Sunday, November 24, 2013

Eminent Domain idea spreading

Robert Hocket, a supporter of this idiotic idea, stated last week that 20-25 municipalities in approximately 11 states (including CA, NJ, WA, OH, NY, and FL) are looking into using eminent domain to seize and rework mortgages.

He also recently wrote a paper about the idea, ironically titled "Paying Paul and Robbing No One", that a muncipality can simply force a lender (the MBS trust in this case) to accept less than the face value of a loan, and then give the borrower a break on the balance. The theory being that because the borrower is underwater, he deserves a break - while in the real world, most of us would ask him to post additional collateral if we were the lender.

Richmond CA, the first mover, has already sent offer letters to buy loans to Trustees and Servicers. A Federal judge ruled that the second suit surrounding this particular city's effort is too early to call. The Trustees' suit highlights that the purported goal of MRP is to make the loans more affordable, but modifying into current rates would actually force payments 19% higher, therefore making them MORE likely to default. Of the 624 mortgages MRP has offered to buy, the vast majority are CURRENT on their payments, 63% were originally cash-out refis, 53% have already received modifications (average payment is $1499 and average WAC is 3.05%), and losses to the MBS Trusts that Fannie Mae owns would total $17mm.

The best quote so far is from the mayor of Richmond CA, Gayle McLaughlin, who said  “We are offering to take the loans for fair market value and that’s what this is all about. To threaten redlining to our community, when they have already suffered clearly massive injustices, it’s just setting us
back.” She is offended that lenders have basically said we won't lend in your city anymore (i.e. redlining) if you don't honor lending contracts in your city anymore... mmmmkay.

*most of this is taken from a few BBG articles, except where stated otherwise. Sorry no links.


crabsofsteel said...

You may not like the idea, but it's not idiotic. Some hotshot at Long Beach wrote an option-ARM loan whose pre-reset rate was 1%. Clearly not refinancable, and a loan which should never have been allowed to exist. You bought a bond in the deal where this loan was placed, therefore, you are now the lender like it or not. A mortgage consists of three factors: balance, rate and term. You cannot modify the rate lower than 1%, you cannot extend the term beyond 30 years (unless you are Japan), so the only thing left to modify is the balance. Since that is verboten to servicers, it has to come from an outside party. Eminent domain is a very reasonable answer.

Concrete Jungle said...

The description of the loans you use to support your argument does not describe the loans in question. In the Richmond case, in fact, over half the loans have ALREADY been modified, over a third are not even underwater at all (most are not underwater that much), two-thirds have NEVER been delinquent, and over 80% are not currently delinquent.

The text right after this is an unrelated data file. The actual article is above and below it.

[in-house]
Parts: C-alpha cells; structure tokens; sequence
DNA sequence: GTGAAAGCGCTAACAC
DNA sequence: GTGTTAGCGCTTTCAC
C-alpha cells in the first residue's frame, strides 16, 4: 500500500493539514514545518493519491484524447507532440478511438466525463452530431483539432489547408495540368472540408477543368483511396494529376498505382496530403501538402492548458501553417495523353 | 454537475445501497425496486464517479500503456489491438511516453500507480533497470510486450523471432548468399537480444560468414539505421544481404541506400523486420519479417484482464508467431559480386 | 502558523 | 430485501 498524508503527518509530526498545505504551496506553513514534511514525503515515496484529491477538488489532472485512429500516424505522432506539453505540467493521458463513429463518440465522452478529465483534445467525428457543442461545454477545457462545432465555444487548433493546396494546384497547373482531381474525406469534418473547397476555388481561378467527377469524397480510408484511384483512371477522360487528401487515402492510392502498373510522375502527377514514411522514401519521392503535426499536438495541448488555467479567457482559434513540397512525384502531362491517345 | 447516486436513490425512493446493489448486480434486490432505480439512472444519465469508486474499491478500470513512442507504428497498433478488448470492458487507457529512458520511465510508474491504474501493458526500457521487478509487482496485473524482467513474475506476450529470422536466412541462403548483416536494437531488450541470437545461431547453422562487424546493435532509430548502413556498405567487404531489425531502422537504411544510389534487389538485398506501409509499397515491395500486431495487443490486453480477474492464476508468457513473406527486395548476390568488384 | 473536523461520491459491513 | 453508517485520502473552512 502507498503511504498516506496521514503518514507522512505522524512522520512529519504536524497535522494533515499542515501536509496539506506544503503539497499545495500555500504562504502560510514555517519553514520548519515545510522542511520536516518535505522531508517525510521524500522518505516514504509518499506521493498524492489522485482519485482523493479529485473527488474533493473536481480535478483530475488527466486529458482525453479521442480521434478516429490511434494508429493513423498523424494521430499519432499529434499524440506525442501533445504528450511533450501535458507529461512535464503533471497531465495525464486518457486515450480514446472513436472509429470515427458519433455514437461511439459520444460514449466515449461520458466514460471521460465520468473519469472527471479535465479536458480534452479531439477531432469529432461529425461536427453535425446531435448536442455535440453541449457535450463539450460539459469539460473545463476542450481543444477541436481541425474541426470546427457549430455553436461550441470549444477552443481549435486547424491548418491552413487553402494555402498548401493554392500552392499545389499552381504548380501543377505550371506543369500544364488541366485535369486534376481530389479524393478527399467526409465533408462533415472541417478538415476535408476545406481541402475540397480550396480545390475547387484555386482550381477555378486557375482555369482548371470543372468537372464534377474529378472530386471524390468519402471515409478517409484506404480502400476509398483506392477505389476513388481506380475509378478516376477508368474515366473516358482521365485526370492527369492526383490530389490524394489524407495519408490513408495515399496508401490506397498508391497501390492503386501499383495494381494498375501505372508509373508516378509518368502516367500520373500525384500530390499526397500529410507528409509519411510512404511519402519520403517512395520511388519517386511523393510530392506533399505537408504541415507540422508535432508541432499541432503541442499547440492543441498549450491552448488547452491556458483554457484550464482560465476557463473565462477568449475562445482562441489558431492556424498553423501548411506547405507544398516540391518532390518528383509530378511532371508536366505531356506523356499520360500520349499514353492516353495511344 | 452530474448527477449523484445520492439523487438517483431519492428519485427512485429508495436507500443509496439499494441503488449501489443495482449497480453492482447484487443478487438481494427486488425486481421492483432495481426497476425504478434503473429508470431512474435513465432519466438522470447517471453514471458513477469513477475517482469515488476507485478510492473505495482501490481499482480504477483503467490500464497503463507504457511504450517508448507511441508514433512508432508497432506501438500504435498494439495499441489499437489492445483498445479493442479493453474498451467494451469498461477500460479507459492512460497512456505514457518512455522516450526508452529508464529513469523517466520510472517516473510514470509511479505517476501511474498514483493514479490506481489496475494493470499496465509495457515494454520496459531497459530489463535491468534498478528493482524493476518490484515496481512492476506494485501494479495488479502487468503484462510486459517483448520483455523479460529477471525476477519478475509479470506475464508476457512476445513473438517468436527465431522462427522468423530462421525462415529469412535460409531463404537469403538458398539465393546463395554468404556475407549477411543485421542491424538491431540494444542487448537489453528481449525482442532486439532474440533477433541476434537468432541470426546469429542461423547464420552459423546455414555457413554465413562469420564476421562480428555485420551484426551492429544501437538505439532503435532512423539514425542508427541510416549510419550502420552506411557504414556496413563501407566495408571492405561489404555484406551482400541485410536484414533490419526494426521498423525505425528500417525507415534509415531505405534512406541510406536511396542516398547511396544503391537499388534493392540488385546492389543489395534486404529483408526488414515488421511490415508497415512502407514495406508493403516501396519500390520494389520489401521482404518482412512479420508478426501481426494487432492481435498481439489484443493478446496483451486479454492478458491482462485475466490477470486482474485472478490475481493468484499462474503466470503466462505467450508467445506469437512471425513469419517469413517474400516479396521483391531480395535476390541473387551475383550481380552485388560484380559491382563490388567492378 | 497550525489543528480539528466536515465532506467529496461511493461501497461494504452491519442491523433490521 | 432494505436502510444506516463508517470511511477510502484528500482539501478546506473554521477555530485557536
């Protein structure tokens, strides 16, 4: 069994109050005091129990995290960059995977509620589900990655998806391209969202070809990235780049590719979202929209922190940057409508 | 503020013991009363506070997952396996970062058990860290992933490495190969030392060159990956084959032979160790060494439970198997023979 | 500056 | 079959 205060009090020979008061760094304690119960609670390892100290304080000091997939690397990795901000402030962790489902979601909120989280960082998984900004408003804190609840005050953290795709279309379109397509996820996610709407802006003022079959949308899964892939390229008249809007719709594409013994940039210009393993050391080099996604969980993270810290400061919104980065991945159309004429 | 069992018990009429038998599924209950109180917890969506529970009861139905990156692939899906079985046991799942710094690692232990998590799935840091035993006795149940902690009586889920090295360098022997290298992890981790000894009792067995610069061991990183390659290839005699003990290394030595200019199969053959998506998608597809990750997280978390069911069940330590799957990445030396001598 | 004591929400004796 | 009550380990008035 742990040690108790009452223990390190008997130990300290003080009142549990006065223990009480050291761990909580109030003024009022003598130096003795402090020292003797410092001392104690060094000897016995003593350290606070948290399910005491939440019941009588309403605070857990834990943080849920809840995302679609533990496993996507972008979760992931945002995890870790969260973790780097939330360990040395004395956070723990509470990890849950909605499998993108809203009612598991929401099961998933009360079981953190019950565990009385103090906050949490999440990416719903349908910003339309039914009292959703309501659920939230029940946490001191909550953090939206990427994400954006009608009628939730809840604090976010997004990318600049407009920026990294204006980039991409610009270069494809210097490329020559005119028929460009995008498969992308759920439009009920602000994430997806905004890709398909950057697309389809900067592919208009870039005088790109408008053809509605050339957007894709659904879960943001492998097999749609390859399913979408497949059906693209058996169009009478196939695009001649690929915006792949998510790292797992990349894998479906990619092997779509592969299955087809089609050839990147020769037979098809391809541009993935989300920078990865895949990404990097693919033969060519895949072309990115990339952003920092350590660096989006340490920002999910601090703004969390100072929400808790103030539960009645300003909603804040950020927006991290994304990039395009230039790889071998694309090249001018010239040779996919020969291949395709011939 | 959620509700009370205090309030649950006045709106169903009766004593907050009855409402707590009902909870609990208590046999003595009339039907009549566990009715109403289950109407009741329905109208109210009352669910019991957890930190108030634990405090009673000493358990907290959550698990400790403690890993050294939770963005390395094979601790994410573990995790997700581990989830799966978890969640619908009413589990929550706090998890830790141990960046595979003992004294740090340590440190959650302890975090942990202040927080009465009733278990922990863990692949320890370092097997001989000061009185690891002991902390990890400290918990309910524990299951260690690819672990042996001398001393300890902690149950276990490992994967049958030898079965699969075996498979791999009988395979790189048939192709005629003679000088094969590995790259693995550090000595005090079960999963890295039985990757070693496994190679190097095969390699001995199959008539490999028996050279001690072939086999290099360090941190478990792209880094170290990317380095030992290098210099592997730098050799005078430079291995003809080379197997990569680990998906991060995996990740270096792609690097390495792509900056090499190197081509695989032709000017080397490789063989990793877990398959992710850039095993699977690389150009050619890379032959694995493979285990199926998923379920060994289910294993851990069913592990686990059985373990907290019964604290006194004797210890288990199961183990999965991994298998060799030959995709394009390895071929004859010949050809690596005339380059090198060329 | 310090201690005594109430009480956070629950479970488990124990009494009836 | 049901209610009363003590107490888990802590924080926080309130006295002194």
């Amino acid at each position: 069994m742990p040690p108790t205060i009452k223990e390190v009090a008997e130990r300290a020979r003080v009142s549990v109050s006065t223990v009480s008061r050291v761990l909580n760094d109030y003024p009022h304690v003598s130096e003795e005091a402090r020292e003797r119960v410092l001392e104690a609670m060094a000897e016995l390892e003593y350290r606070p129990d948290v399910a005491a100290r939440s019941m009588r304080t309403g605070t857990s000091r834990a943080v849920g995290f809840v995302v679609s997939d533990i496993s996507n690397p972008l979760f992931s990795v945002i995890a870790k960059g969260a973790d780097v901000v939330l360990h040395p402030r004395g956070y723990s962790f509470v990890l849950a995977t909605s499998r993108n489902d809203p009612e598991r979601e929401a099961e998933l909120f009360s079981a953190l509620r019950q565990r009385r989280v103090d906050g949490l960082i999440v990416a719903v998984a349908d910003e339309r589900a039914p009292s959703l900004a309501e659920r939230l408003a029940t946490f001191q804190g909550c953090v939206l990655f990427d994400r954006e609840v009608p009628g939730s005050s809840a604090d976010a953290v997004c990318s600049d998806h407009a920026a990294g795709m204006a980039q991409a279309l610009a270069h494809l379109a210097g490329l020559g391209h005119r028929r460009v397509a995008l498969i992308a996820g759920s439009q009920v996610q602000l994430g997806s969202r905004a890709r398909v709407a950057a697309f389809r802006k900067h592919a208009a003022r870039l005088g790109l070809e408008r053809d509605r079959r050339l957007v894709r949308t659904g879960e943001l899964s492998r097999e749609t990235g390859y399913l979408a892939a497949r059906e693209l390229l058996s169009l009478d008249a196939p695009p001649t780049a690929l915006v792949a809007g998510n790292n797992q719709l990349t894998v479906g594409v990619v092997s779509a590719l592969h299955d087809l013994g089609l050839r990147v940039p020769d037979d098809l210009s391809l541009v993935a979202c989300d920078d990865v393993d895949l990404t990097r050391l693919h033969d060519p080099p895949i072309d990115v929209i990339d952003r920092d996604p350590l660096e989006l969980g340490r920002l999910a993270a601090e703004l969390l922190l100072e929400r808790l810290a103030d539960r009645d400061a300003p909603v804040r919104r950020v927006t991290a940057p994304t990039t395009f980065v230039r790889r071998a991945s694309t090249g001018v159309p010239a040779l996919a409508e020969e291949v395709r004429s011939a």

I agree that the lender/investor should bear responsibility for losses. Further, they should MAKE it possible to reduce balances - this is generally one of the best workouts for all parties involved on loans that are actually stressed (based on my personal experience in both securities and non-securities distressed loan pools). It's not fair to say, "modify[ing] the balance... is verboten" based on an agreement that is a few decades old, at best, on the one hand, but say that it is okay to completely re-write centuries of contract law on the other hand.

Further, without changing any rules/laws/history, we have systems in place that work. If you miss a payment on a contract that you agreed to, you lose the collateral - that was the deal people signed up for. Perhaps a wily Long Island mortgage broker tricked them, lied to them, etc., and they have legal recourse, but they should seek damages through litigation.

crabsofsteel said...

Wrong Long Beach ... these guys operated out of Newport Beach CA and were bought by Washington Mutual which now belongs to JP Morgan. JPM like the other large banks have already come to settlements where they wrote some large checks which have gone to trusts to cover losses, and not to principal modification for borrowers. I don't think borrowers would get very far trying to litigate against JPM. Although your point about the Richmond pool being fairly healthy is well-taken, the end result of strict enforcement of contract law on bad contracts leads to results like Detroit or Cleveland. No municipality wants, or should want, the banks to own massive swathes of REO in their jurisdiction. I think that is Richmond's point.

crabsofsteel said...


Newark City Council has formally voted to start legal research
towards using eminent domain to seize underwater mortgages.
Newark accounts for 268 first lien loans in RMBS trusts that are
underwater but current, according to Barclays Capital figures.
The UPB of these loans is US$80m and they are expected to take a
US$24m loss if they are written down to 80% LTV.